People will be asking you many questions. Use their questions to invite them towards the same light, towards the same bliss, towards the same truth.

Don't answer -- because you cannot answer, and whatever you say will fall flat.

Resist the temptation of being knowledgeable. Accept your inarticulateness. But invite the person.

Perhaps out of ten, one may turn up. And one never knows -- by coming here, he may turn on!

Question 2:

BELOVED OSHO,

I AM OLD, AND HAD BEEN A BUDDHIST FOR OVER THIRTY YEARS BEFORE I
CAME TO POONA. BUT STILL I FEEL AS IF I AM AT THE BEGINNING,
CONFUSED WITH LOTS OF DOUBTS.

ON THE OTHER HAND, SOMETHING INSIDE ME KNOWS ABOUT YOUR
SILENCE, AND THAT SOMETHING IS NOT IRRITATED AT ALL. IT IS LIKE A
ROBE OF TRUST. BUT I AM NOT ABLE TO BELIEVE.

COULD YOU PLEASE SAY SOMETHING ABOUT THE DIFFERENCE BETWEEN
TRUST AND BELIEF?

Trust and belief have a very similar appearance, but they are diametrically opposite realities.

Belief is a false coin. It pretends to be real; it tries to play the role of trust.

Millions of people are caught in the net of belief, because it is cheap. Trust is costly, very costly.

Trust is costly because it is risky, it is dangerous. It means you are opening yourself, becoming vulnerable to somebody who can do you harm. You are dropping all your defense measures. You will be defenseless -- you can be exploited, cheated, destroyed.

Everybody has a defense system around himself, just to protect himself from others.

Life is competitive. Everybody is running after the same goals, and you cannot remain loving, compassionate, kind, in a competitive world or you are going to be a failure. In this competitive world, the people who succeed are the people who are ready to sacrifice anybody, to destroy anybody. They go on climbing on people as if people were stepping stones. They care about only one thing, and that is success.

Naturally, everybody has to be ready not to be trampled, killed.

Trust means going against the current of the competitive world. In the competitive world, trust is simply impossible.

Machiavelli, wrote one of the most significant treatises on diplomacy, THE PRINCE.

Strangely enough, his great great granddaughter is a sannyasin -- Machiavelli would have never dreamed that his blood would one day trust somebody.

Machiavelli has written in THE PRINCE -- it is a small treatise for every politician, maxims to be followed if you want to succeed -- "Don't trust anybody, but let everybody believe that you trust them. Don't say anything to a friend that you would not say to an enemy -- because no one knows, the friend may turn into your enemy tomorrow. Don't say anything against your enemy that you would not say against your friend -- because in this competitive world, the person who is an enemy may become a friend, the person who is a friend may become an enemy. Basically, keep yourself completely closed and secretive. If you say something, say it in such a way that it can be interpreted either way, for or against. Don't say anything which has only a single meaning, because every day you will have to face a new reality and you will have to change your meaning."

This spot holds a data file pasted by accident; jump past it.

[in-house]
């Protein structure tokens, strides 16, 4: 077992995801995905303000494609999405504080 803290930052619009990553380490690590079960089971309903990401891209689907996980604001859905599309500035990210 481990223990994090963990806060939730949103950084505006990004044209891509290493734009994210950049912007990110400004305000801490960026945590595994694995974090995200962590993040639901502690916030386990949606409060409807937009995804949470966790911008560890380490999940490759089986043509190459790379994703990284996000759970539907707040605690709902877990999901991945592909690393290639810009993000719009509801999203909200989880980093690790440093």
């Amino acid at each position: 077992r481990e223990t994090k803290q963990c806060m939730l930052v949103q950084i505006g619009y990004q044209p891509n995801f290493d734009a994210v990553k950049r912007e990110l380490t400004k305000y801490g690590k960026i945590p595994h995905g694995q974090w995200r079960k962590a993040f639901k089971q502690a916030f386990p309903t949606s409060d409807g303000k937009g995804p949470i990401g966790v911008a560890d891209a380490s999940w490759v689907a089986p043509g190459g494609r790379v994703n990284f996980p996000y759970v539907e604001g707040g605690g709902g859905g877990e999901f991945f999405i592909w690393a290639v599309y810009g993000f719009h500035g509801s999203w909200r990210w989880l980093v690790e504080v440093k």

Machiavelli is the real leader of the world -- not Jesus Christ or Gautam Buddha. It is a strange world. Here, the real leaders are not worshipped, but they are followed. Here, the unreal leaders are worshipped... but not followed.

When love and trust meet, their ultimate byproduct is surrender. You relax into the master, into his being, without holding anything.

It is certainly only for those who are ready to take a risk.

But belief is very cheap. Everybody is a believer -- somebody is a Hindu, somebody is a Mohammedan, somebody is a Christian. Belief comes in all sizes, all shapes, all colors -- you can choose. And you don't have to pay anything for it. Generally you get it with your mother's milk, free of charge.

Secondly, belief is always in an idea, and trust is always in a presence.

That is a very delicate difference.

Belief is theoretical.

Trust is existential.

You can change your belief without any trouble; it is just like changing your clothes.

From a Hindu, you can become a Christian; from a Christian, you can become a Mohammedan; from a Mohammedan, you can become a communist. There is no problem, because belief is only of the mind. If anything is more convincing, more logical, you can change it. It has no roots in your heart.

Belief is like plastic flowers, which look like flowers from far away. They don't have any roots, they don't need any care -- no manure, no chemicals, no watering, no gardening, nothing is needed. And they are permanent people, they can remain with you your whole life long -- because they were never born, so they will never die. They are manufactured.

Unless you destroy them, they will remain.

Trust is a real rose. It has roots, and roots go deep into your heart and into your being.

Belief is just in the head.

Trust is in the heart, in your deeper world of being. To change trust is almost impossible - - it has never happened, it is not known to have happened in the whole of history. If you trust, you trust; there is no possibility of its changing. And it goes on growing because it has roots. It never remains static; it is dynamic, it is a living force, it goes on growing new foliage, new flowers, new branches.